Carriers and other network builders are turning to unlicensed frequencies for untapped capacity and in some cases a way around the cost and complexity of acquiring spectrum.
Ruckus plans to make OpenG compatible with MulteFire, a form of unlicensed LTE with roots at Qualcomm, but it's not tied exclusively to MulteFire technology, Rabinovitsj said. Ruckus recently joined the MulteFire Alliance industry group, which was formed last year and will hold a launch event at MWC.
The sharing arrangement that's emerging for 3.5GHz is the first of its kind. It will serve three types of users.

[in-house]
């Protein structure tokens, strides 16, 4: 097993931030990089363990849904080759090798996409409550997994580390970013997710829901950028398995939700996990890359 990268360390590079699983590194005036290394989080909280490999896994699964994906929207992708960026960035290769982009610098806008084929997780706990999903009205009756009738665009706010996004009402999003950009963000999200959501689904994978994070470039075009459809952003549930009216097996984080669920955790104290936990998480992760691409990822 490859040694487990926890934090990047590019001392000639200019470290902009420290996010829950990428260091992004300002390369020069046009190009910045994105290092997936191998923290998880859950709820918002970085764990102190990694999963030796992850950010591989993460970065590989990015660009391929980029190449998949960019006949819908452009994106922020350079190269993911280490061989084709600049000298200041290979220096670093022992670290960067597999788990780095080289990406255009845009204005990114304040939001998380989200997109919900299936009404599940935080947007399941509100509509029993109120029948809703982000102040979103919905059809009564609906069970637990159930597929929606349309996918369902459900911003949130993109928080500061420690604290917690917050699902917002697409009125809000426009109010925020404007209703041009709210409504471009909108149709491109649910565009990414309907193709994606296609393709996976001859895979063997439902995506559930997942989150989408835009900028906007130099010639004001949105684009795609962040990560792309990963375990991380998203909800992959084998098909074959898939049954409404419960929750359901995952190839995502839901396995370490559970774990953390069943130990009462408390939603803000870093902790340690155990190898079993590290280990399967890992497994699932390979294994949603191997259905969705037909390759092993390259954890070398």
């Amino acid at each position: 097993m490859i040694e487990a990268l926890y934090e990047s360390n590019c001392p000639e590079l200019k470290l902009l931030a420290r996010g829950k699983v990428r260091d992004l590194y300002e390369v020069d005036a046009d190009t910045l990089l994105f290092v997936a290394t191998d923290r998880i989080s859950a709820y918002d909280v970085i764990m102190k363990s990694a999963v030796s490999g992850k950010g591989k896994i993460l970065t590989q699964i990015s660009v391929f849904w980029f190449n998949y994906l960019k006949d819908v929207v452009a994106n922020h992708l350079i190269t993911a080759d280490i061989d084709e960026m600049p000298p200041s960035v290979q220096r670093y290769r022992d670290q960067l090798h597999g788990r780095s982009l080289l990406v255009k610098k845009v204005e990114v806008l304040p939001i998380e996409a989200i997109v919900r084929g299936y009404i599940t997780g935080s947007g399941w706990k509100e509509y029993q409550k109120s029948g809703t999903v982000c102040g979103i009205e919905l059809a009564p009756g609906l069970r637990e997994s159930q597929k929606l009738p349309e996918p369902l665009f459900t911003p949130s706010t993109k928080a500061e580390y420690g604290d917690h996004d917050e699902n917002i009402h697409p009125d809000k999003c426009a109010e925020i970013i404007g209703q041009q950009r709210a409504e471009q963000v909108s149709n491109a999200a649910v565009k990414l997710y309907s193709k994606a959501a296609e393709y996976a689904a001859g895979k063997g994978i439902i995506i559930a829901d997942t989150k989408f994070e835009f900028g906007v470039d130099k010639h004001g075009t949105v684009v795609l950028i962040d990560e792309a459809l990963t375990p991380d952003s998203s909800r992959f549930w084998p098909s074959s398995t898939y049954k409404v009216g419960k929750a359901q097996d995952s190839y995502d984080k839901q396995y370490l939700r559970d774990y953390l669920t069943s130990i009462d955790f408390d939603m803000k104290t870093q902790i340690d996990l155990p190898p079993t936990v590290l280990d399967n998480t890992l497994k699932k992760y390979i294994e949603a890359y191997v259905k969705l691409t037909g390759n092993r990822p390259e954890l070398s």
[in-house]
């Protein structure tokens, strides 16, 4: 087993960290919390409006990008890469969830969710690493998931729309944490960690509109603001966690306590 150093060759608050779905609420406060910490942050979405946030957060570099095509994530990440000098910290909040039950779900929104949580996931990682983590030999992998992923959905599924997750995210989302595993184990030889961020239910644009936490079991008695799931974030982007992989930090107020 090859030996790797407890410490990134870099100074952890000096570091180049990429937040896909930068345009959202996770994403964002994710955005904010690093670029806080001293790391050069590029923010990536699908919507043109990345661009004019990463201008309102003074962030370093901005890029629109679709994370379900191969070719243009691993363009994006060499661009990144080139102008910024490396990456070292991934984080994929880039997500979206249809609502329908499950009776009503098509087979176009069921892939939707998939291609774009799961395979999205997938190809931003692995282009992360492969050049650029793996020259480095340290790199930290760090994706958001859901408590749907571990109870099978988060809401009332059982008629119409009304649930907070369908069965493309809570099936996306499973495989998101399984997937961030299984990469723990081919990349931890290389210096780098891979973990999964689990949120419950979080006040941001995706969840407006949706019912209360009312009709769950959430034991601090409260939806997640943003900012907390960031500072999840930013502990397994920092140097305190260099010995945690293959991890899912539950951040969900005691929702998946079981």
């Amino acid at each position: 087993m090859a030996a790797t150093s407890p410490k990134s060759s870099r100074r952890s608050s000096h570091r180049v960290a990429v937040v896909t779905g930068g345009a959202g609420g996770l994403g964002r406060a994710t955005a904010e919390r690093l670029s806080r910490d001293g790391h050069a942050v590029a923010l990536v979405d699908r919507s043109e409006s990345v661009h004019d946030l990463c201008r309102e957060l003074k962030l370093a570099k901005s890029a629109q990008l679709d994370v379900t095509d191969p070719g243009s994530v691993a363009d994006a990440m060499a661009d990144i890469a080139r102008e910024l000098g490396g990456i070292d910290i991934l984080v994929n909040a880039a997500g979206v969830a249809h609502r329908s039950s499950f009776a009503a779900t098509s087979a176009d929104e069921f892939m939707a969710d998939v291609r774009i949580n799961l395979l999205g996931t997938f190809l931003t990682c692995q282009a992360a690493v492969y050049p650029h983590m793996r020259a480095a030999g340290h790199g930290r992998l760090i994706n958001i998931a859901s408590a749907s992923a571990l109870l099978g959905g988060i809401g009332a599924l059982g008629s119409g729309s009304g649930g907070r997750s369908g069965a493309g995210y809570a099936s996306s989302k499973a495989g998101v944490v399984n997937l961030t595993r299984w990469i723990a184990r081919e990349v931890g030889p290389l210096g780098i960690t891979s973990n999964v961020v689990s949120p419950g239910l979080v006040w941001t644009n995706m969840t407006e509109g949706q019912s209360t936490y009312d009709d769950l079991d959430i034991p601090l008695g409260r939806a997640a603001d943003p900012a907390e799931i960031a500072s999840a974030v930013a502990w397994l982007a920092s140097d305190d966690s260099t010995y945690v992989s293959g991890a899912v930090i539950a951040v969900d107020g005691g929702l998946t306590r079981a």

The U.S. military has held the spectrum for years for uses like landing planes on aircraft carriers. It will remain the top-priority user, but it won't need the spectrum most of the time, in most places. The next priority will go to users who buy licenses to part of the band, though those licenses won't be as exclusive as what carriers get. Apart from those users, the 150MHz-wide band will be pretty much like the unlicensed spectrum Wi-Fi uses now. Even where there's a priority-access user nearby, at least 50MHz of the band will be available, Rabinovitsj said.
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